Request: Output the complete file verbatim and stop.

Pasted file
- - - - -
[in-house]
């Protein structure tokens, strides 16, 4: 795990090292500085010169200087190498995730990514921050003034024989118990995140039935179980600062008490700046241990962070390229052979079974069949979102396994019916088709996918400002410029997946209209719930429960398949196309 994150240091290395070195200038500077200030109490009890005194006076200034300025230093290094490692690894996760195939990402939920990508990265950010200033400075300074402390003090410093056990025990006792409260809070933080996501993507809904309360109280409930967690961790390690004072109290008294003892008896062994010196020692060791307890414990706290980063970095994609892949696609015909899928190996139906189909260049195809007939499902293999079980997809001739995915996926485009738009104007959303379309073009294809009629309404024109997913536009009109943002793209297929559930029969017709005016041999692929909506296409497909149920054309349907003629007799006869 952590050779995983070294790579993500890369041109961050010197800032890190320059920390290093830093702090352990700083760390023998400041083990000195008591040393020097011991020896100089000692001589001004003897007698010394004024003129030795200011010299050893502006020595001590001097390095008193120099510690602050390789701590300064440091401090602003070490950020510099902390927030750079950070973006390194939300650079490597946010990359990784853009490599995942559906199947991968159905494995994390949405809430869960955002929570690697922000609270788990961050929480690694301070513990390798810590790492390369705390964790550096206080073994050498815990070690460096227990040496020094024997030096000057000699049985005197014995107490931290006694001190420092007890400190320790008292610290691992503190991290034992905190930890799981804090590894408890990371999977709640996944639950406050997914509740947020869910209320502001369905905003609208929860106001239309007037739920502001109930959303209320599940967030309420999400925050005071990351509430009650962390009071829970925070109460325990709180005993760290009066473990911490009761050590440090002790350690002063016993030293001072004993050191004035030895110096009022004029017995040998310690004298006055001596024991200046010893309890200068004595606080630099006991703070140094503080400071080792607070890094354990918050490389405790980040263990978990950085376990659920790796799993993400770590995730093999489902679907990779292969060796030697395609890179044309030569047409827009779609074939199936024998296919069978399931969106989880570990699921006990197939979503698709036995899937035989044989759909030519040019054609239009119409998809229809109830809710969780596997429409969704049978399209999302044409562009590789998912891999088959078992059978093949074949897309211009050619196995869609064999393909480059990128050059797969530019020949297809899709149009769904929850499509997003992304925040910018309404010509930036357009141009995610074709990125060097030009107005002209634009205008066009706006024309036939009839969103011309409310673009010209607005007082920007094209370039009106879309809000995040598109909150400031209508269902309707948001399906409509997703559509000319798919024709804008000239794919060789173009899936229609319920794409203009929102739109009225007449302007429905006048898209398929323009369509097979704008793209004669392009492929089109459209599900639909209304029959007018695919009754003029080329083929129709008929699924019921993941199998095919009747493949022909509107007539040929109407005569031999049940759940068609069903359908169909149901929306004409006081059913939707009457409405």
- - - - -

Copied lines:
[in-house]
């Protein structure tokens, strides 16, 4: 795990090292500085010169200087190498995730990514921050003034024989118990995140039935179980600062008490700046241990962070390229052979079974069949979102396994019916088709996918400002410029997946209209719930429960398949196309 994150240091290395070195200038500077200030109490009890005194006076200034300025230093290094490692690894996760195939990402939920990508990265950010200033400075300074402390003090410093056990025990006792409260809070933080996501993507809904309360109280409930967690961790390690004072109290008294003892008896062994010196020692060791307890414990706290980063970095994609892949696609015909899928190996139906189909260049195809007939499902293999079980997809001739995915996926485009738009104007959303379309073009294809009629309404024109997913536009009109943002793209297929559930029969017709005016041999692929909506296409497909149920054309349907003629007799006869 952590050779995983070294790579993500890369041109961050010197800032890190320059920390290093830093702090352990700083760390023998400041083990000195008591040393020097011991020896100089000692001589001004003897007698010394004024003129030795200011010299050893502006020595001590001097390095008193120099510690602050390789701590300064440091401090602003070490950020510099902390927030750079950070973006390194939300650079490597946010990359990784853009490599995942559906199947991968159905494995994390949405809430869960955002929570690697922000609270788990961050929480690694301070513990390798810590790492390369705390964790550096206080073994050498815990070690460096227990040496020094024997030096000057000699049985005197014995107490931290006694001190420092007890400190320790008292610290691992503190991290034992905190930890799981804090590894408890990371999977709640996944639950406050997914509740947020869910209320502001369905905003609208929860106001239309007037739920502001109930959303209320599940967030309420999400925050005071990351509430009650962390009071829970925070109460325990709180005993760290009066473990911490009761050590440090002790350690002063016993030293001072004993050191004035030895110096009022004029017995040998310690004298006055001596024991200046010893309890200068004595606080630099006991703070140094503080400071080792607070890094354990918050490389405790980040263990978990950085376990659920790796799993993400770590995730093999489902679907990779292969060796030697395609890179044309030569047409827009779609074939199936024998296919069978399931969106989880570990699921006990197939979503698709036995899937035989044989759909030519040019054609239009119409998809229809109830809710969780596997429409969704049978399209999302044409562009590789998912891999088959078992059978093949074949897309211009050619196995869609064999393909480059990128050059797969530019020949297809899709149009769904929850499509997003992304925040910018309404010509930036357009141009995610074709990125060097030009107005002209634009205008066009706006024309036939009839969103011309409310673009010209607005007082920007094209370039009106879309809000995040598109909150400031209508269902309707948001399906409509997703559509000319798919024709804008000239794919060789173009899936229609319920794409203009929102739109009225007449302007429905006048898209398929323009369509097979704008793209004669392009492929089109459209599900639909209304029959007018695919009754003029080329083929129709008929699924019921993941199998095919009747493949022909509107007539040929109407005569031999049940759940068609069903359908169909149901929306004409006081059913939707009457409405």